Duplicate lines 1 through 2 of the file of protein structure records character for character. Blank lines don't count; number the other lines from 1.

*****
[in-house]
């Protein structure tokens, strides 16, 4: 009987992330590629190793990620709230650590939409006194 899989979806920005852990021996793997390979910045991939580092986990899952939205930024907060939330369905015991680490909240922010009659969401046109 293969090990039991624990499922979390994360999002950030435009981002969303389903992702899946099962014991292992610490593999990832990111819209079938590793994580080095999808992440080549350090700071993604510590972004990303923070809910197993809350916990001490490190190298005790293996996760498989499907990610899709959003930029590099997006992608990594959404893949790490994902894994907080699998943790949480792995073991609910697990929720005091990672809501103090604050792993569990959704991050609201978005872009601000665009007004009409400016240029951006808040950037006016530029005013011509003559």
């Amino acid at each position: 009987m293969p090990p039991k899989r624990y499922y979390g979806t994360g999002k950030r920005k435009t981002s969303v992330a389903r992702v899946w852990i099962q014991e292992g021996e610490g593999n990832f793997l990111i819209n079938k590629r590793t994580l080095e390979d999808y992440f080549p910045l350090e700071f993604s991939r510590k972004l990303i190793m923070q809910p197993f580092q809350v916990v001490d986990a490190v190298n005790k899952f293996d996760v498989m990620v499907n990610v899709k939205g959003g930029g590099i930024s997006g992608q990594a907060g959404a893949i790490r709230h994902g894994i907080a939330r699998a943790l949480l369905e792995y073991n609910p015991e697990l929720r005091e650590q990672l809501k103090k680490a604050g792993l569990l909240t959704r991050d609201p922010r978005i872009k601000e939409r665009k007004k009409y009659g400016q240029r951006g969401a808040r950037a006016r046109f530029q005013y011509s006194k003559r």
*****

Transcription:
[in-house]
């Protein structure tokens, strides 16, 4: 009987992330590629190793990620709230650590939409006194 899989979806920005852990021996793997390979910045991939580092986990899952939205930024907060939330369905015991680490909240922010009659969401046109 293969090990039991624990499922979390994360999002950030435009981002969303389903992702899946099962014991292992610490593999990832990111819209079938590793994580080095999808992440080549350090700071993604510590972004990303923070809910197993809350916990001490490190190298005790293996996760498989499907990610899709959003930029590099997006992608990594959404893949790490994902894994907080699998943790949480792995073991609910697990929720005091990672809501103090604050792993569990959704991050609201978005872009601000665009007004009409400016240029951006808040950037006016530029005013011509003559």